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"Fear and Loathing" in Taos Vortex

Editor's Note: This column contains explicit language and themes. These are the opinions of the writer and not necessarily the opinions of the paper. 

Earthships, communes and now an anti-establishment art collective gone corporate: Meow Wolf hosted the second Taos Vortex music festival in history on Aug. 16 through 18. Vortex was, appropriately, a whirlwind.  With colors and characters everywhere — some the delusions of an inebriated mind and others not — it’s easy to forget why it’s all there. Music.

This year’s line up was admittedly disappointing compared to its predecessor, but that wasn’t going to kill my enthusiastic devotion to the memories of yonder. Iron & Wine, Snail Mail, Too Many Zooz, Wajatta, Empress Of; all honorable mentions, eclipsed by the orphic spectacles of Parliament, Funkadelic and Flying Lotus. 

They had three stages, all of which had setlists scribbled in sharpie by presumably an intern on the map of Kit Carson Park. “Spire,” the main stage was at the front of the park and was surrounded by bougie tents hosting beer taps.

A light-up insect named Barry RoMantis made of steel and poor welding guarded over a field of people. Trampolines labeled “4 People” were set up on the perimeter, and I still haven’t determined if that’s a participant capacity or an invitation. 

Just beyond the den of trampolines was a field of hammocks and the alternate stage, “Glade.” Honestly, it certainly didn’t smell like Glade; it was the rave stage. From dusk to dawn, the windows of Taos vibrated to the healing frequencies of Electronic Dance Music and tantric-house music conveniently pointed directly at Main Street. Tents and painted plywood triangles surrounded it, all filled with people either viciously dancing or slumping into an egoless coma. 

The Fungineers, an icecream truck designed for delivering grimy beats, had a rave on the basketball court in an upsettingly dirty corner of the festival. Across from which, there was a vagina-shaped tent with the words, “Pussy Power” across the top. I decided not to enter.

I was visibly in no state to talk to anyone, and maybe that brought people to me — maybe. I started conversations and have since placed the onus on the victims of my ramblings. Whatever it may be, the people of Taos Vortex are worth talking to. 

A mother with two 6-year-old girls approached me. They were drenched from head-to-toe in glitter, all armed with vintage glitter guns asking for my consent to get glittered. Of course, I agreed.

Later, a man named Flipper turned to me while in a crowd of people to introduce himself, and he showed me his cigarette. He commented on how pretty it was, and then aggressively wiggled his pointer finger as though it were a squirming mustache across his face. The cigarette pointed to the stage Flipper turned away from, upon which George Clinton had begun his symphonic sermon.

George Clinton, Bootsy Collins, DeWayne McKnight and Sly Stone are mythological members of the jazz and funk circuit. P-Funk is genre-defining and made swaths of music what it is today.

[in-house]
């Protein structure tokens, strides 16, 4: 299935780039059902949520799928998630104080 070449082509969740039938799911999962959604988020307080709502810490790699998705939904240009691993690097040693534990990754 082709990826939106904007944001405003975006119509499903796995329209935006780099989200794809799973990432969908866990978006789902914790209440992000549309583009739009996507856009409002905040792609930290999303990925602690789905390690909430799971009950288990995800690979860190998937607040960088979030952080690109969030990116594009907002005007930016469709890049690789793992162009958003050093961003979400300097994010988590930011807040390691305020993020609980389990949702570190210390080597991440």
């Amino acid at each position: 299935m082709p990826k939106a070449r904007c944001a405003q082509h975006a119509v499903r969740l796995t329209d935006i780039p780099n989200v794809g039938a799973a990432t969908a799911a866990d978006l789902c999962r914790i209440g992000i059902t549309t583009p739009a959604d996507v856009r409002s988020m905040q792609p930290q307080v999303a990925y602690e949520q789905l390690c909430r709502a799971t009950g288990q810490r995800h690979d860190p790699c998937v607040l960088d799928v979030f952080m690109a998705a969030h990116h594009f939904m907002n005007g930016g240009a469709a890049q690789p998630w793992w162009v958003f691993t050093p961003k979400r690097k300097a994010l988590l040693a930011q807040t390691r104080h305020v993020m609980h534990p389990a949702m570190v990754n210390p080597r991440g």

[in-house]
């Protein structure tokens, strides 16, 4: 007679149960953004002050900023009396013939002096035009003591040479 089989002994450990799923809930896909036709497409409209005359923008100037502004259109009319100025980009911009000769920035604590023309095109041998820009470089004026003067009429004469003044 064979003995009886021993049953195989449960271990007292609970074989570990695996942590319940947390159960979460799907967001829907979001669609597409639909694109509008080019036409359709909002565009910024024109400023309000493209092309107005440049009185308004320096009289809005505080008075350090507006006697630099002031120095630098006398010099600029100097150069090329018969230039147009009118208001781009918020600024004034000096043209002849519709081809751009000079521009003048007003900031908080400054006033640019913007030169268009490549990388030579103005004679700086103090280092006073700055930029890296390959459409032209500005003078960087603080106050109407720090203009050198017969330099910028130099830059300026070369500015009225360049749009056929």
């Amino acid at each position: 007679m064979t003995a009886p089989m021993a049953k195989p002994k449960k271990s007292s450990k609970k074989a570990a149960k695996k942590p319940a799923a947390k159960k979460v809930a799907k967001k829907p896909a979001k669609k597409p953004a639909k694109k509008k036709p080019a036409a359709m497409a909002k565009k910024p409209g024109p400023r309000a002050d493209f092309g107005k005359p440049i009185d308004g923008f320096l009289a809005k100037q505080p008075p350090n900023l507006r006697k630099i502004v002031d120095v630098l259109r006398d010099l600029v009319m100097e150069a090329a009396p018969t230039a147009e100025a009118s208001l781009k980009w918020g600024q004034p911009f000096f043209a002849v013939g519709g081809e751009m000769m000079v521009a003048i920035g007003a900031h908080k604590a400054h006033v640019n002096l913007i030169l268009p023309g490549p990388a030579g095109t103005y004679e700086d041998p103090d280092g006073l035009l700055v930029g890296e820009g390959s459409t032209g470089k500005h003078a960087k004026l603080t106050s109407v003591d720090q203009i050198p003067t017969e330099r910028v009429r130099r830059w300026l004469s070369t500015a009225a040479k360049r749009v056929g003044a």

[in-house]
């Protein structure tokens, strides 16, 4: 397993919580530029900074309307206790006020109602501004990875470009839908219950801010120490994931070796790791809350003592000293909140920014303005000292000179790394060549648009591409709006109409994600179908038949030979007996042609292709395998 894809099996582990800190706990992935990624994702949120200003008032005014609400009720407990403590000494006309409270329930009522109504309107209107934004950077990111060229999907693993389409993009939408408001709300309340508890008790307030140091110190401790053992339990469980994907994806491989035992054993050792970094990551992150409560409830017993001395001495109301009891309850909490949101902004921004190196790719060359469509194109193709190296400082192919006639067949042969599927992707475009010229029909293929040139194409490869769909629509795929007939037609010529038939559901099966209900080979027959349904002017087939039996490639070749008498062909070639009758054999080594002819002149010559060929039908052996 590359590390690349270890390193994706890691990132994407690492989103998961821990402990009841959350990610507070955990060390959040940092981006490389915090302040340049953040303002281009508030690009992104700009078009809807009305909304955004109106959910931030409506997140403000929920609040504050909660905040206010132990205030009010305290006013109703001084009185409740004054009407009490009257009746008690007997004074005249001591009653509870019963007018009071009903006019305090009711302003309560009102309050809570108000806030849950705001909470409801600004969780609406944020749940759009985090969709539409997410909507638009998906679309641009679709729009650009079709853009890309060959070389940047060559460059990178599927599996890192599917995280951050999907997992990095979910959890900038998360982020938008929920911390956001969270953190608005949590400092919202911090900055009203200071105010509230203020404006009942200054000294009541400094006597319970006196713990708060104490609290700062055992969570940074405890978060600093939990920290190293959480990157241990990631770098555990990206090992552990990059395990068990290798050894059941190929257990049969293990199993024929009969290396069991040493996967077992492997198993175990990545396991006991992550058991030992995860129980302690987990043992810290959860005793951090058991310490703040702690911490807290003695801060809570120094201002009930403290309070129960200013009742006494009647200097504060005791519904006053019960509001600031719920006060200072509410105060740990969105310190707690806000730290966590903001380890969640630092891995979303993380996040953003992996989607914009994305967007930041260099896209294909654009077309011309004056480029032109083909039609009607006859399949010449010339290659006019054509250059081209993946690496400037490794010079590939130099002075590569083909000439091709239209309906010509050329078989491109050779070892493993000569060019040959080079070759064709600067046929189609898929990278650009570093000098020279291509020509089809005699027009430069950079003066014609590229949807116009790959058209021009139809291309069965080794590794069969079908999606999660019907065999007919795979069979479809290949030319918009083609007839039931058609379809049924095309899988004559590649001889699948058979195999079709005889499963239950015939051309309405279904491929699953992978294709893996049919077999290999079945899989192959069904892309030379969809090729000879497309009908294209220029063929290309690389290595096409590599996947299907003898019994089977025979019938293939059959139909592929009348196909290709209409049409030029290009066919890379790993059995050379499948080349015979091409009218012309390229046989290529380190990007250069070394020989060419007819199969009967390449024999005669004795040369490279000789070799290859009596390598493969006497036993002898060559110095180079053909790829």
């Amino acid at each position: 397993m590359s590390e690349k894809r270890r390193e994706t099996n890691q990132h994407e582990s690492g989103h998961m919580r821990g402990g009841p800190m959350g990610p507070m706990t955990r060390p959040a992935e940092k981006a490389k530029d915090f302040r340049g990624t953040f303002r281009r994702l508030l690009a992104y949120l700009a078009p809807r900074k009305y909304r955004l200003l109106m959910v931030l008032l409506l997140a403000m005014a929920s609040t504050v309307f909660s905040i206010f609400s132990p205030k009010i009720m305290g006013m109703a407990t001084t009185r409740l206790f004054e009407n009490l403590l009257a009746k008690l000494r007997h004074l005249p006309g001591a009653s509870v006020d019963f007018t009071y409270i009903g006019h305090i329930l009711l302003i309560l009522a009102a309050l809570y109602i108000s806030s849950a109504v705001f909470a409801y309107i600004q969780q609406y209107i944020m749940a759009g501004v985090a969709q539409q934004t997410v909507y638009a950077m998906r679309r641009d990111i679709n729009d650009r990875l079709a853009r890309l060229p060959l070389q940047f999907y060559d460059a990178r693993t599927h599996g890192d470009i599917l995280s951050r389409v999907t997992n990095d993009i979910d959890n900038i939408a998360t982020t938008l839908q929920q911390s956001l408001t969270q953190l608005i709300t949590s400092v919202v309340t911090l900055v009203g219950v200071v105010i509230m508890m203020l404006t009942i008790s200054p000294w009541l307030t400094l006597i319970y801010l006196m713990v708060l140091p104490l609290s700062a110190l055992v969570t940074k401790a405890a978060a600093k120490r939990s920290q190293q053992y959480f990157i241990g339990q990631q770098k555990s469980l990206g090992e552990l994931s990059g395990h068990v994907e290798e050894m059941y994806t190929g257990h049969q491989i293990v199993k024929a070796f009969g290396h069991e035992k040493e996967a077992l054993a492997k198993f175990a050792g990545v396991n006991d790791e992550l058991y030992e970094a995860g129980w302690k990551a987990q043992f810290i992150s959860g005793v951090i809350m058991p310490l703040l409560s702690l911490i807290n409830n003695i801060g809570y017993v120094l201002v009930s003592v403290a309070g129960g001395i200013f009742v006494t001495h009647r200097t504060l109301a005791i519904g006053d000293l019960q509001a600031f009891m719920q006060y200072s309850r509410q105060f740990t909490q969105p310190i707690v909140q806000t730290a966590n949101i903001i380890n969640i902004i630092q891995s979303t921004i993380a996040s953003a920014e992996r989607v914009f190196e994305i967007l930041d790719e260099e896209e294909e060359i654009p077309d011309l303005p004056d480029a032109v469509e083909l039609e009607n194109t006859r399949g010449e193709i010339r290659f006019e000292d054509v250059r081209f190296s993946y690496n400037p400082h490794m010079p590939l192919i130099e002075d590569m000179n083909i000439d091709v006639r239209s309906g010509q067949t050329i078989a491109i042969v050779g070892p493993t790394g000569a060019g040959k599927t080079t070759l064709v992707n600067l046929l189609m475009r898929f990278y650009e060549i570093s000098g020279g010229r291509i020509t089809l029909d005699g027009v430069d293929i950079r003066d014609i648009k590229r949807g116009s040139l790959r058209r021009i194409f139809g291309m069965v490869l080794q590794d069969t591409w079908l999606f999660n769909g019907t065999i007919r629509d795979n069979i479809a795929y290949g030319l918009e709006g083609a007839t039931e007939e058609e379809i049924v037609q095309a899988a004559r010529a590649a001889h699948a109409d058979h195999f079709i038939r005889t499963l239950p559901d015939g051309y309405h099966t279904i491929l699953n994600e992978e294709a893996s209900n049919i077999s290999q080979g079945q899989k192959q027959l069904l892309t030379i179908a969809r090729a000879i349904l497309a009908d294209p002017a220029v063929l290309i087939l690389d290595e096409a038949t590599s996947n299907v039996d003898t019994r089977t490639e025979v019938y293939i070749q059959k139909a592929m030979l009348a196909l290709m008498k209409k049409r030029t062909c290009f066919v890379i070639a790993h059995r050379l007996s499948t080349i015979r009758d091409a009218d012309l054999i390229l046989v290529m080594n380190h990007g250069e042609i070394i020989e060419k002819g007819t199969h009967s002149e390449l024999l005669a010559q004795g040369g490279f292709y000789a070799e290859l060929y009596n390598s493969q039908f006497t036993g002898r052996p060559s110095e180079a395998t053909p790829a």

I wanted the funk, "The Whole Funk and Nothing but the Funk,” and I got it. If they hadn’t already brought “One Nation Under Groove”, they certainly brought Taos under a groove and me along with it. 

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George Clinton had my unyielding loyalty for those two hours. I clapped when he said clap, I got low when he said get low, and I gave up the funk I didn’t know I had in my white, middle-class art. Bootsy Collins came out on stage dressed in a white fursuit and a penis on his nose, while George Clinton recited the gospel of "Maggot Brain" that is too often skipped on the radio.

DeWayne “Blackbyrd” McKnight launched into a cosmological guitar solo, with tones that shredded away my shortcomings, my insecurities and my sins. A strong duality existed between innocent jubilance and a gogo dancer who spent the entirety of a drum solo hand standing and dancing in a seductive way. There was ceaseless worship of human bodies on stage — I’ve been to some churches before, but now I’d been to church. 

Later on, a taxidermied wolf in a wheelchair repeatedly chanted “fire is coming” at screaming children in bear costumes on-screen. It felt like what must have been days. 

“This is weird, but I trust you!” someone shouted out from the right of me. 

Flying Lotus threw me into an atonal hellscape of flips, drops and upsettingly disorienting noises. My narcotized mind grasped for any sonic asylum it could reach, and for the next two hours, I suffered in ecstasy.

Flying Lotus stole my identity in arrhythmic fractals that pulled out at me from 3D glasses I don’t remember putting on. A man next to me asked me if I was okay, and I told him yes. We jumped together. It was the only thing I could decide for myself anymore. 

I drank too much water, but only because I realized the bass directly in front of was more intense when I could feel the waves across the top of my stomach. I was horrified with both the performance and myself, and that’s delightful.

Taos Vortex is, in some anomalistic way, the most memorable blur I’ve participated in. It’s a family-friendly, drug-fueled expedition through music, humans and art. I can’t recommend it to anyone who isn’t willing to drown in the cacophony of lunacy. I took my friends, I took too much and I left with something I’ll never forget I remembered. 

Luke Standley is a freelance reporter for the Daily Lobo. He can be contacted at or on Twitter @dailylobo.

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